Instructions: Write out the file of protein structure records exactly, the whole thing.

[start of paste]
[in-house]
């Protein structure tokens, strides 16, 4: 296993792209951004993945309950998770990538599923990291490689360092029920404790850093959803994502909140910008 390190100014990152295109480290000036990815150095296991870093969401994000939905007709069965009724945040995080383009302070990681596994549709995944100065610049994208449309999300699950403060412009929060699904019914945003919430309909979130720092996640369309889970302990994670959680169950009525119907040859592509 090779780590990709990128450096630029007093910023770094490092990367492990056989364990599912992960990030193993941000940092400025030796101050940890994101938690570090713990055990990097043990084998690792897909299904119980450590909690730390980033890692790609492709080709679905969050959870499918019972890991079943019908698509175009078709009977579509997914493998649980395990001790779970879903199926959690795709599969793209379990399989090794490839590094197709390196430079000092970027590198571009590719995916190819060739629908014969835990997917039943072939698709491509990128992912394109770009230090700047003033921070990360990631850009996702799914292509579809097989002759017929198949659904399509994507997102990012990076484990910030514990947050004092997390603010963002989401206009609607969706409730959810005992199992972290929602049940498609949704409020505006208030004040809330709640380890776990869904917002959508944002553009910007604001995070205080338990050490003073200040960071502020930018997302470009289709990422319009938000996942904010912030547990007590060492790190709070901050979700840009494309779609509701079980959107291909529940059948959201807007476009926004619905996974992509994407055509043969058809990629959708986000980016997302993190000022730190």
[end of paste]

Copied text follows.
[in-house]
């Protein structure tokens, strides 16, 4: 296993792209951004993945309950998770990538599923990291490689360092029920404790850093959803994502909140910008 390190100014990152295109480290000036990815150095296991870093969401994000939905007709069965009724945040995080383009302070990681596994549709995944100065610049994208449309999300699950403060412009929060699904019914945003919430309909979130720092996640369309889970302990994670959680169950009525119907040859592509 090779780590990709990128450096630029007093910023770094490092990367492990056989364990599912992960990030193993941000940092400025030796101050940890994101938690570090713990055990990097043990084998690792897909299904119980450590909690730390980033890692790609492709080709679905969050959870499918019972890991079943019908698509175009078709009977579509997914493998649980395990001790779970879903199926959690795709599969793209379990399989090794490839590094197709390196430079000092970027590198571009590719995916190819060739629908014969835990997917039943072939698709491509990128992912394109770009230090700047003033921070990360990631850009996702799914292509579809097989002759017929198949659904399509994507997102990012990076484990910030514990947050004092997390603010963002989401206009609607969706409730959810005992199992972290929602049940498609949704409020505006208030004040809330709640380890776990869904917002959508944002553009910007604001995070205080338990050490003073200040960071502020930018997302470009289709990422319009938000996942904010912030547990007590060492790190709070901050979700840009494309779609509701079980959107291909529940059948959201807007476009926004619905996974992509994407055509043969058809990629959708986000980016997302993190000022730190």